Can khaki slacks and polo shirts improve education?
Bill Clinton thinks so. So do Earl Nye and Jan Studer.
The two teachers hope that Boundary County Junior High School will become the first public school in Idaho to require school uniforms.
They see uniform dress as a way to foster school pride despite a dramatically inadequate campus. They want to reduce peer pressure and to let children know that school is a place to get down to business, not make a fashion statement.
“A lot of people from the president on down think it’s a good idea,” Nye said Wednesday.
Not among them are a lot of young folks whose definition of “awesome” includes Raiders jackets and Air Jordans.
“It would take away my personal rights,” said seventh-grader Jason Wasinger. “Our clothes are how we express ourselves.”
“It will take our personality away,” argued classmate Sarah Niewierowski.
School officials are surveying residents to get their opinions. If most people like the idea, Principal Terry Sherven will recommend uniforms to the school board this spring. Trustees will have the final say on whether to proceed with the experiment.
The Boundary County Junior High staff could fill several blackboards with its reasons for supporting uniforms. The biggest ones are:
Behavior. Big-city gangs aren’t painting graffiti on Main Street, but drug use and teenage crime are on the rise. The number of juvenile probation officers has doubled; there was an execution-style killing and related burglary ring last year.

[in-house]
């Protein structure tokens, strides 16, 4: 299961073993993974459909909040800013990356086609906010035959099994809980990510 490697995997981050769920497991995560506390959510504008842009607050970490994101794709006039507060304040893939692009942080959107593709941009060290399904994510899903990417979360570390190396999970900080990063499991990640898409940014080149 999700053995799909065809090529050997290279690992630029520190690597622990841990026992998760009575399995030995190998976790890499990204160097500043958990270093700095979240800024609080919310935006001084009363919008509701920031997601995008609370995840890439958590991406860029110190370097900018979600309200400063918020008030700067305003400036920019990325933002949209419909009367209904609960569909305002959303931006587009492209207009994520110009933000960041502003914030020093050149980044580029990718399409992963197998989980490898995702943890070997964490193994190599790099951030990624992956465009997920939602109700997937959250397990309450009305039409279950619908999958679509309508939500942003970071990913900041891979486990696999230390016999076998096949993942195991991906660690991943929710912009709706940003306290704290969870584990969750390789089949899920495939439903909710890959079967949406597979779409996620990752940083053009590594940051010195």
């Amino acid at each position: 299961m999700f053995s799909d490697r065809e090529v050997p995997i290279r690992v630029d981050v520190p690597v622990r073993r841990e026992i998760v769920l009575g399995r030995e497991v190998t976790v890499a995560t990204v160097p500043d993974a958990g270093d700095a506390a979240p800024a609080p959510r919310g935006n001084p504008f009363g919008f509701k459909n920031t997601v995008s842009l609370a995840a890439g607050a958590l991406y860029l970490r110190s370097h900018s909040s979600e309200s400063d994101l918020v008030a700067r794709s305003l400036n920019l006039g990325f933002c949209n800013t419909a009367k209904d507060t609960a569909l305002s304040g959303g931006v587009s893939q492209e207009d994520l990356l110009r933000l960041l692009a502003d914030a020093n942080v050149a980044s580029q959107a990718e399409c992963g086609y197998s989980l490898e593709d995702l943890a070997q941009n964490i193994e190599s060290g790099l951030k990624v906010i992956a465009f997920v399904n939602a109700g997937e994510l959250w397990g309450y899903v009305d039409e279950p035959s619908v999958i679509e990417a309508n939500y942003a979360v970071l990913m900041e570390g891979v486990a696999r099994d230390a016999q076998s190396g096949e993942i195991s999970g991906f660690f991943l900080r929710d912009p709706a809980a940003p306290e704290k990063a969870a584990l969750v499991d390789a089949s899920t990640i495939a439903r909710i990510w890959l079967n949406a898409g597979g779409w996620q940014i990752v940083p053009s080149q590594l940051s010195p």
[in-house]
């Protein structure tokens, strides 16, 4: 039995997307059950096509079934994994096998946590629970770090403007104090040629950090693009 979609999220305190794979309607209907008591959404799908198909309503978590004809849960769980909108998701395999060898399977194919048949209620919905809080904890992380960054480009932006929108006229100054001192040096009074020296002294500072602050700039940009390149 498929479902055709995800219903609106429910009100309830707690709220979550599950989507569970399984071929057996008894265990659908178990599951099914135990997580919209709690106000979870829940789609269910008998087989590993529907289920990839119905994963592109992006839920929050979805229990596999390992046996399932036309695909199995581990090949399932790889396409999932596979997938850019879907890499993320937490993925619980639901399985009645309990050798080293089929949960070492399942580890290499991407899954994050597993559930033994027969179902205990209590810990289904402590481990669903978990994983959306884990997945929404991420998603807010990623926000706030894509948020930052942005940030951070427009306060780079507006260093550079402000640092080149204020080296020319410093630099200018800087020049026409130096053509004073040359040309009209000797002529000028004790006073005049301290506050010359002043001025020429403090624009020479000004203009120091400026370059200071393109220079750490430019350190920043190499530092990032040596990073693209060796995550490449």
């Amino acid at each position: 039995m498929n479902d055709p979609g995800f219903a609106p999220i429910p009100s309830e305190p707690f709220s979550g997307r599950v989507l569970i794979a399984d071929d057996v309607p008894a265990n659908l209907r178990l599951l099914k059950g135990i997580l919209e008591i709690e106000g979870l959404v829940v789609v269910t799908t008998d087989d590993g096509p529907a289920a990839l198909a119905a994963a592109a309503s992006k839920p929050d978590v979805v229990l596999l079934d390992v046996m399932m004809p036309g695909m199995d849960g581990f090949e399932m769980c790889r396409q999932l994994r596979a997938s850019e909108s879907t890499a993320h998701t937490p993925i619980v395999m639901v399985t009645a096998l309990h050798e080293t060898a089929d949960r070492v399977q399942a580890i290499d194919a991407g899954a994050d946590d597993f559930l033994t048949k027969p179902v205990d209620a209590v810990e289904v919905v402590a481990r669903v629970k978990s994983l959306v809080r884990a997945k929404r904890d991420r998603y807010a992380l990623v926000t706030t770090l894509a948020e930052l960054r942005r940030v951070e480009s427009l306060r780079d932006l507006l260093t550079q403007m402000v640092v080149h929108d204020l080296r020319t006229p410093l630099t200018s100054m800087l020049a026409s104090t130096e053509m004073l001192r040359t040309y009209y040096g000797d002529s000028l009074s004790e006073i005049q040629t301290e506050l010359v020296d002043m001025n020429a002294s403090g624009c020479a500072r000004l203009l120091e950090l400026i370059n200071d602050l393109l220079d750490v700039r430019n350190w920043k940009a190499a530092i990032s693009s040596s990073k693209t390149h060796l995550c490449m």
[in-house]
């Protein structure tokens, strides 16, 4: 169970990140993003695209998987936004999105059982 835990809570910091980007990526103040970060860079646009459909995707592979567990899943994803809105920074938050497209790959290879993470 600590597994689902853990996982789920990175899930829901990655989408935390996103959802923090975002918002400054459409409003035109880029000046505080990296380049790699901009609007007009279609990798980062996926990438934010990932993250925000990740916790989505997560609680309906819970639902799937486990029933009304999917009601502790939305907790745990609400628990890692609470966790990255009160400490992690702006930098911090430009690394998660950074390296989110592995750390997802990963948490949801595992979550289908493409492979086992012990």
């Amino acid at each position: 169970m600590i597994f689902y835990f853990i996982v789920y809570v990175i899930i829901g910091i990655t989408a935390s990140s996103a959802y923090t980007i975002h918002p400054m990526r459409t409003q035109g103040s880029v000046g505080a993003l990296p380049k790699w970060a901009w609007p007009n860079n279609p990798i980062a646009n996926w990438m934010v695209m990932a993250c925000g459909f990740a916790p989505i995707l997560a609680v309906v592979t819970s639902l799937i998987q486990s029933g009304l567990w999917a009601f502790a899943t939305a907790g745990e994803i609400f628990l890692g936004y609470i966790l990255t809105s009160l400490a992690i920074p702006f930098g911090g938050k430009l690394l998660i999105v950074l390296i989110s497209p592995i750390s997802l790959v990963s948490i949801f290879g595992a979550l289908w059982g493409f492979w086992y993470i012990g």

Sherven shook his head when describing a tape he had taken away from a youngster. It contained songs such as “Stripped, Raped and Strangled.”
Uniforms, he says, would help set a disciplined tone which would help keep such influences at bay. They also would identify young people on the school grounds who are not enrolled.
School spirit. The junior high occupies “temporary” buildings that everyone there fears are permanent. Most of the classrooms are in four barracks-style buildings. There are no hallways. The gym and auditorium are what’s left of a long-ago high school, and may be condemned. The playground is a muddy field, the office is in an old senior citizens center.
Nice shirts, neat slacks, fleece jackets emblazoned with the Badgers logo - those can only help foster pride, the teachers said. They cited experience at other schools around the country.
“The initial reaction from students is against it, but after wearing uniforms for awhile, they’re not anxious to take them off,” Studer said.
Peer pressure. Sherven got a phone call from a mother whose son would never admit to his friends that he liked the idea of uniforms. But the boy wanted the principal to know he’d be relieved not to have to feel pressure over the way he dresses.
No one can be teased about their “un-cool” clothes if everyone is dressed as a “preppy or a nerd,” Sherven said with a laugh.
Cost. Some students feel badly because they can’t afford to dress like their peers. Studer said that’s particularly hard “for a young, budding girl who would like to look as nice as she possibly can.”